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Frank Swift

Manchester City goalkeeper Frank Swift making an athletic save in a league match against Arsenal at Highbury October 1934. Pic courtesy of Mirrorpix.

Manchester City goalkeeper Frank Swift making an athletic save in a league match against Arsenal at Highbury
October 1934. Pic courtesy of Mirrorpix.

An FA Cup and League Championship winner for Manchester City in the pre-war period, Frank Swift was one of the most highly-rated 'keepers of the era, appearing regularly for England during and after World War Two. Making his City debut on Christmas Day 1933, just before his 20th birthday, Swift had a run of over 200 consecutive appearances for the club.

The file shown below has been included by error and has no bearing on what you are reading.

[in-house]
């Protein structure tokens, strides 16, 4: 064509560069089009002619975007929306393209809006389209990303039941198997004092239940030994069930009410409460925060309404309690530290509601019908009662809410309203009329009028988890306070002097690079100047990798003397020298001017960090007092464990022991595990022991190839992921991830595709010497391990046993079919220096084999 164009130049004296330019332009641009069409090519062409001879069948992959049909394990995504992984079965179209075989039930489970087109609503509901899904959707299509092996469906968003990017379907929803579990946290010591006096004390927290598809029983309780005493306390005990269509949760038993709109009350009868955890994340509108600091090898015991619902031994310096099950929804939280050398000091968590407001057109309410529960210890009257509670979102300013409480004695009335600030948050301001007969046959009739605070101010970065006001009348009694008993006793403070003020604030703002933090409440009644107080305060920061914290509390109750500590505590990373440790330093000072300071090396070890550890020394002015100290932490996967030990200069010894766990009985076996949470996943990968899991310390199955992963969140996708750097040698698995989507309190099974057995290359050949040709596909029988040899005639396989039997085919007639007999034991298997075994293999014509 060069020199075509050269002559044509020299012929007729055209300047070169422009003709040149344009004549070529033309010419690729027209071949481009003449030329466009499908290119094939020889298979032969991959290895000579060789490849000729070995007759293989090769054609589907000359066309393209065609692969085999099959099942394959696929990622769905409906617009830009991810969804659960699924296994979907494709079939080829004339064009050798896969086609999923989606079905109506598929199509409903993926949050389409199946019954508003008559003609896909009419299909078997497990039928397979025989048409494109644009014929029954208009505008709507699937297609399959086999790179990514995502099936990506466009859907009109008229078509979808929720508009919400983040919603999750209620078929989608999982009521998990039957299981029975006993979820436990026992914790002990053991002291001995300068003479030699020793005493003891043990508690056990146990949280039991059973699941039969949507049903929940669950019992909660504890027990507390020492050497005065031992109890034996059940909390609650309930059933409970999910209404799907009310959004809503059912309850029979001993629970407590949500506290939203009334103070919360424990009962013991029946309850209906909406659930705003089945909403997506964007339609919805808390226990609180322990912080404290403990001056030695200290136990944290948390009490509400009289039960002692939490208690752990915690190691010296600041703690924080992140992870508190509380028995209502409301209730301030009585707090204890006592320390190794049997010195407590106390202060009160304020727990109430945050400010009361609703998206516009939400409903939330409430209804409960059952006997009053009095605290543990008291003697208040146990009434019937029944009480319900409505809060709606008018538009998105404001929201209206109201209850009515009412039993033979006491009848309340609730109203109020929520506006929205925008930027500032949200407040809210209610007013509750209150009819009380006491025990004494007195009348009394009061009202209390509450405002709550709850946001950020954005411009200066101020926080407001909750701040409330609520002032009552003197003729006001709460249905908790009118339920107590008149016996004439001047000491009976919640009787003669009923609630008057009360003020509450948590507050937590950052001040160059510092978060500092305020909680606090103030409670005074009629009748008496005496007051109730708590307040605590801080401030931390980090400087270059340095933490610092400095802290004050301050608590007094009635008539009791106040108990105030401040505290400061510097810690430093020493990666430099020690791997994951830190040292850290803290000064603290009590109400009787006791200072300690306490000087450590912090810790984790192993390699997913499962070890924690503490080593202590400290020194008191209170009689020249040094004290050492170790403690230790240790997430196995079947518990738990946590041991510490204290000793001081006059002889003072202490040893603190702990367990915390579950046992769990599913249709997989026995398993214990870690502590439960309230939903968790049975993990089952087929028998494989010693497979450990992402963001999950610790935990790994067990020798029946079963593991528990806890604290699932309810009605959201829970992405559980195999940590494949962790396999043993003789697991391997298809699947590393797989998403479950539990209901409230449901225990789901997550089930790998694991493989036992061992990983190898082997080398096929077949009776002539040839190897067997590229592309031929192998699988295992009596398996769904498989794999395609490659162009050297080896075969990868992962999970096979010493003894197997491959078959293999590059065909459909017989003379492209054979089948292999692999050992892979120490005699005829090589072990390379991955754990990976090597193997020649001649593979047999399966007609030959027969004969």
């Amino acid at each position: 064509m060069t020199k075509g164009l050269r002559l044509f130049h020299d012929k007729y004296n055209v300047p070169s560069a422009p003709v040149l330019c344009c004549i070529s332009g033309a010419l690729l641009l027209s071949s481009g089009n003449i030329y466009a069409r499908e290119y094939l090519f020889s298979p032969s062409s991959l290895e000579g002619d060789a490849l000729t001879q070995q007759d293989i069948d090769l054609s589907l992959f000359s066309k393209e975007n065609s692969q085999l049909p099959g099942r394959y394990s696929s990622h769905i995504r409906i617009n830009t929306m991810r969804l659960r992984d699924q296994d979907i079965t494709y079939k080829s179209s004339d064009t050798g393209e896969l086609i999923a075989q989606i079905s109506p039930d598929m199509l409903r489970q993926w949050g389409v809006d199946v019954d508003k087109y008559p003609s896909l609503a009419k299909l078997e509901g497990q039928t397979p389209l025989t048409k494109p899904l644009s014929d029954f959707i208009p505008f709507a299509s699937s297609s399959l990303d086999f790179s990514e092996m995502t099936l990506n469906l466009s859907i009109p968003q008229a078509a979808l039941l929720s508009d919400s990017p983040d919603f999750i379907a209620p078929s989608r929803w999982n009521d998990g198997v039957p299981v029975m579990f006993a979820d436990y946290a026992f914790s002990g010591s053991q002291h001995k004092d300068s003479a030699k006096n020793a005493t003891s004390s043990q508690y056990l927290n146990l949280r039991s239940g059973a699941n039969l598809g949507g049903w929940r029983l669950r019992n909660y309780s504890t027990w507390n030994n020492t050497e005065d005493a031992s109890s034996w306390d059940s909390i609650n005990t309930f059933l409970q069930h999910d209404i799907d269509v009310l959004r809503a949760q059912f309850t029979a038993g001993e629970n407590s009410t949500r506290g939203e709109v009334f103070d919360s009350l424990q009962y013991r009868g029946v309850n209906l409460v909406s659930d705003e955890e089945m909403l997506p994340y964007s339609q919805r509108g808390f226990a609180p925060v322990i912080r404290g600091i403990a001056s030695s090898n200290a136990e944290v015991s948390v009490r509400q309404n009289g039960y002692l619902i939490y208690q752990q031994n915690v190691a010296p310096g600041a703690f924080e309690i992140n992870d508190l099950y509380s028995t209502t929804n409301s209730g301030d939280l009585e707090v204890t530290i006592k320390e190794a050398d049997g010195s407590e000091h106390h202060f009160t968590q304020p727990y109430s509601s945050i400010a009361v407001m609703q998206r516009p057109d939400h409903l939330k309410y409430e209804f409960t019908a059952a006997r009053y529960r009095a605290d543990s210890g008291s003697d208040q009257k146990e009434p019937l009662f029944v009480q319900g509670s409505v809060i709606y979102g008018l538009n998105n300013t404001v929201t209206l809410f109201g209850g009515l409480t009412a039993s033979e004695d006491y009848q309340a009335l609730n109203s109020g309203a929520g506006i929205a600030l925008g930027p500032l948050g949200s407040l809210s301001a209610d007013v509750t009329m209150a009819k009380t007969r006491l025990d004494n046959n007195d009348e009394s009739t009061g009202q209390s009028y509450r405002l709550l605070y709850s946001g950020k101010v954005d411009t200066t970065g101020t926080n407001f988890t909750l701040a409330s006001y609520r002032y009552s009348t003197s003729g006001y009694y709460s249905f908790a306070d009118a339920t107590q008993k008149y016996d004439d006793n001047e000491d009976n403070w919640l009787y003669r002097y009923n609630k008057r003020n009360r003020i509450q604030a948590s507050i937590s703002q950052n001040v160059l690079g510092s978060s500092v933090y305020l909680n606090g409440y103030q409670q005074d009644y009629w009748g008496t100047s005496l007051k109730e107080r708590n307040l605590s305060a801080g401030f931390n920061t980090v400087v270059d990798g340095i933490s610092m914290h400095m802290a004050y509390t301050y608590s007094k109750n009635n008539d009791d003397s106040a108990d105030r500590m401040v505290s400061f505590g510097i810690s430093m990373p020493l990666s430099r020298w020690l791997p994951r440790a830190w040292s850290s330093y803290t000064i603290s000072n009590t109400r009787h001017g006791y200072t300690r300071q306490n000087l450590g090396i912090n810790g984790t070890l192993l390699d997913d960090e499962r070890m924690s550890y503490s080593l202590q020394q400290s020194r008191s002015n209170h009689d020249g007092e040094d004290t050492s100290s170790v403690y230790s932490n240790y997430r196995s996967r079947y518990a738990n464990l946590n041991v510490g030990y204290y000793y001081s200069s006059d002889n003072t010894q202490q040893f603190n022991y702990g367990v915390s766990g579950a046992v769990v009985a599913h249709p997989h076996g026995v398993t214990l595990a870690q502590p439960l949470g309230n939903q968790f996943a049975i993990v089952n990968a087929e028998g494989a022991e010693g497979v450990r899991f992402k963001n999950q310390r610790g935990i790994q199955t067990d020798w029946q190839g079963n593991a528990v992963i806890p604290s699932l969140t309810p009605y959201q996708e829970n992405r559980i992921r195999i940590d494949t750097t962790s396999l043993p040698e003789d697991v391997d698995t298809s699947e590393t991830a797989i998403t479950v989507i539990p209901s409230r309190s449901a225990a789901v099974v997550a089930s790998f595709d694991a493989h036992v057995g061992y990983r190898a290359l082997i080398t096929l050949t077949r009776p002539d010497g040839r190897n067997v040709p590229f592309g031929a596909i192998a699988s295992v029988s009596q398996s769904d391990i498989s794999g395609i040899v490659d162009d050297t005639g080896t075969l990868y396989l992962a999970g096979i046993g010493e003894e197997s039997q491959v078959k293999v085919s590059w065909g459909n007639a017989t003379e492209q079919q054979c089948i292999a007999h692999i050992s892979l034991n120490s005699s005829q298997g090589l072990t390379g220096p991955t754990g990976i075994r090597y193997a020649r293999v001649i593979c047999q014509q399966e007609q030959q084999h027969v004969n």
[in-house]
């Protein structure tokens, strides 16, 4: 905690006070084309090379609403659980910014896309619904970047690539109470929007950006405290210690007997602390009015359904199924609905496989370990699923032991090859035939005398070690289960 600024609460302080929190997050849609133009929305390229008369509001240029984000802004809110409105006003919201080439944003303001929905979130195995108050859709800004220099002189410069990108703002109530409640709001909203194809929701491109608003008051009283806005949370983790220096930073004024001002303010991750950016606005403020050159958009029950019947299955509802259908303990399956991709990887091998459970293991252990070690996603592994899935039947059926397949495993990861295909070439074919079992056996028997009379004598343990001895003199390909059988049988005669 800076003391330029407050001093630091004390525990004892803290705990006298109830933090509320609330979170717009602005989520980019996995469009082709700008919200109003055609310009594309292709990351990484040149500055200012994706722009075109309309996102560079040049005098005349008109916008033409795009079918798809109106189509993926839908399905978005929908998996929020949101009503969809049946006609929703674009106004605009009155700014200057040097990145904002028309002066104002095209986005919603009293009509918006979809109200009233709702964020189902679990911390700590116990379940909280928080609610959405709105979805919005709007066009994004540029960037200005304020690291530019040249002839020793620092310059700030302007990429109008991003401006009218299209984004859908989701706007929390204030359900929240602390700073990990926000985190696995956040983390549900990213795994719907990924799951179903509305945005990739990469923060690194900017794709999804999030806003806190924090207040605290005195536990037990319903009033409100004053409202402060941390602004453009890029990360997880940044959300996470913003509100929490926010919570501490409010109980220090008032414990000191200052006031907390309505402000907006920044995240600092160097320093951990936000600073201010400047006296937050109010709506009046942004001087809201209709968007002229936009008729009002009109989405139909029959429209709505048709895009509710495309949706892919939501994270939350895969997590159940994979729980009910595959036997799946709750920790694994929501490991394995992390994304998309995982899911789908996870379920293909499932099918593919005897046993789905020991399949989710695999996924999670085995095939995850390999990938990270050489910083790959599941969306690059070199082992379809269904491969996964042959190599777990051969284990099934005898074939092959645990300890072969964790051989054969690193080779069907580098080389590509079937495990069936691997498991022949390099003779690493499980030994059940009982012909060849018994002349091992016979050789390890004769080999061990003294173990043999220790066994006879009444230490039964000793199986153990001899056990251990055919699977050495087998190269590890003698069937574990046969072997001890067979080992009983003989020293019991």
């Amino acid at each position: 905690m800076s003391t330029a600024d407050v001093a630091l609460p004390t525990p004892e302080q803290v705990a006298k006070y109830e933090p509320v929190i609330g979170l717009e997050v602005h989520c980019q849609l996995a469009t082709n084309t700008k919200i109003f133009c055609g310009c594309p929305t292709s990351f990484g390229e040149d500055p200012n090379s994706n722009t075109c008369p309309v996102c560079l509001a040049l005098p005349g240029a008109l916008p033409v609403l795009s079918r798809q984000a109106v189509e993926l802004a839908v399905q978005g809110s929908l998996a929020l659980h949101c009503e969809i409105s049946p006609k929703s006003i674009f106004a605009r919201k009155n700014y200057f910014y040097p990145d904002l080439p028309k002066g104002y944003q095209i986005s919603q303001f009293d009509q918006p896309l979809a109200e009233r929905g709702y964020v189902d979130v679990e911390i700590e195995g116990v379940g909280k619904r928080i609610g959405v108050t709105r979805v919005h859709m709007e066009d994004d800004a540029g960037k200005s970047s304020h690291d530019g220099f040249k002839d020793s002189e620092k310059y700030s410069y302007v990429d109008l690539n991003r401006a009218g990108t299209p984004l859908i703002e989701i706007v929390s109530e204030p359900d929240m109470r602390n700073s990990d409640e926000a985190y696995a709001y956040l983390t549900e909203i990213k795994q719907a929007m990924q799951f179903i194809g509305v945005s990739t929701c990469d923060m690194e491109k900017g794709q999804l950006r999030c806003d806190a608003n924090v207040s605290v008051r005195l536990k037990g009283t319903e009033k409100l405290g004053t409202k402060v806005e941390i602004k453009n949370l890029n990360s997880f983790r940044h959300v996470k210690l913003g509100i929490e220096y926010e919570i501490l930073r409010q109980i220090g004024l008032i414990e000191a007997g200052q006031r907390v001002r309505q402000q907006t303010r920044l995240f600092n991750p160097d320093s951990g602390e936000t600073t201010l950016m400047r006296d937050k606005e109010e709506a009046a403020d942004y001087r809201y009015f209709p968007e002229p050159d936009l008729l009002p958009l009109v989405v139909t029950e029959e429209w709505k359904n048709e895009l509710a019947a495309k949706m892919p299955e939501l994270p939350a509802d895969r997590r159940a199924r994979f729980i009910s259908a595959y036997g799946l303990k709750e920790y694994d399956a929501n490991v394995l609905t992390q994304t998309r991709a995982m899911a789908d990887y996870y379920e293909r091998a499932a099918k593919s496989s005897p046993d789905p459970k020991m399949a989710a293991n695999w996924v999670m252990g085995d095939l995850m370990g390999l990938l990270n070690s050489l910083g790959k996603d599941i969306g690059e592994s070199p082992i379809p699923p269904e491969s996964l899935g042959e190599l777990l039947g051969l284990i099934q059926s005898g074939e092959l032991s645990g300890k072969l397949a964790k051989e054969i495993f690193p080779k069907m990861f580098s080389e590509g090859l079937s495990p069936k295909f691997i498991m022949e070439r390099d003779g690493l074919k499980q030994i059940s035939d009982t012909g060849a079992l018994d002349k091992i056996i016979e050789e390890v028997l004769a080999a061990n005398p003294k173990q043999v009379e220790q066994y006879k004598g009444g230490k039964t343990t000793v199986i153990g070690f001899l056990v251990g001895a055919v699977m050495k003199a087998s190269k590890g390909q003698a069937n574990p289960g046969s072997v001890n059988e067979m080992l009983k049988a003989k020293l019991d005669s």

During the 30s, City were an entertaining if inconsistent proposition; they followed their Division One title win in 1937 with relegation to Division Two in 1938 (despite scoring the highest number of goals in the league). While Swift played behind a defence that frequently conceded chances, his personal reputation continued to grow, and he became an England regular during and after the war.

Swift was part of the Army School of Physical Training during World War Two; one of several top professionals who joined at the time, and played over 100 wartime games for City, as well as guest appearances for many other sides.

After retiring from football when still near the top of his game, aged 35, Swift became a sports journalist. He was a passenger on the ill-fated flight back from Munich on 6 February 1958, having reported on Manchester United's European Cup semi-final tie with Red Star Belgrade. He died aged 44.

Clubs: Manchester City
Honours: 1 Division One Championship, 1 FA Cup
Caps: 19 (plus 14 wartime)
Inducted: 2009